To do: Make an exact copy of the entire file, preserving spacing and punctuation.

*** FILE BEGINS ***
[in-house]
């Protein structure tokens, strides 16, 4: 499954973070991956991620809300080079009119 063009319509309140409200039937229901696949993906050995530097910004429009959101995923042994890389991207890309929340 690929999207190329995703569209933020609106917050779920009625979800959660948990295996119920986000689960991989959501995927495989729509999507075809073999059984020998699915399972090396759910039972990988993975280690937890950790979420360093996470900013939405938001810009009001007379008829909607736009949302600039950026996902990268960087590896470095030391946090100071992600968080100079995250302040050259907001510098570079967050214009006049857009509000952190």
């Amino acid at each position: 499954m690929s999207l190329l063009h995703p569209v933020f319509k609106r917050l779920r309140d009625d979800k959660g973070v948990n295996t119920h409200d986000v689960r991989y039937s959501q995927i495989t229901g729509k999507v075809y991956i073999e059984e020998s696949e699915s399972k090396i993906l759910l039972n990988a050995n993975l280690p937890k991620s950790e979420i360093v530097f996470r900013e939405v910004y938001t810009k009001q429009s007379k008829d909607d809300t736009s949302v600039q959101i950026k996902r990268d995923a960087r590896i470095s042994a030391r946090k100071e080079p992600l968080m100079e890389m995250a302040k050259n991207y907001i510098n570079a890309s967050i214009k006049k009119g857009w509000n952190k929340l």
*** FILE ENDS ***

[in-house]
């Protein structure tokens, strides 16, 4: 499954973070991956991620809300080079009119 063009319509309140409200039937229901696949993906050995530097910004429009959101995923042994890389991207890309929340 690929999207190329995703569209933020609106917050779920009625979800959660948990295996119920986000689960991989959501995927495989729509999507075809073999059984020998699915399972090396759910039972990988993975280690937890950790979420360093996470900013939405938001810009009001007379008829909607736009949302600039950026996902990268960087590896470095030391946090100071992600968080100079995250302040050259907001510098570079967050214009006049857009509000952190």
């Amino acid at each position: 499954m690929s999207l190329l063009h995703p569209v933020f319509k609106r917050l779920r309140d009625d979800k959660g973070v948990n295996t119920h409200d986000v689960r991989y039937s959501q995927i495989t229901g729509k999507v075809y991956i073999e059984e020998s696949e699915s399972k090396i993906l759910l039972n990988a050995n993975l280690p937890k991620s950790e979420i360093v530097f996470r900013e939405v910004y938001t810009k009001q429009s007379k008829d909607d809300t736009s949302v600039q959101i950026k996902r990268d995923a960087r590896i470095s042994a030391r946090k100071e080079p992600l968080m100079e890389m995250a302040k050259n991207y907001i510098n570079a890309s967050i214009k006049k009119g857009w509000n952190k929340l």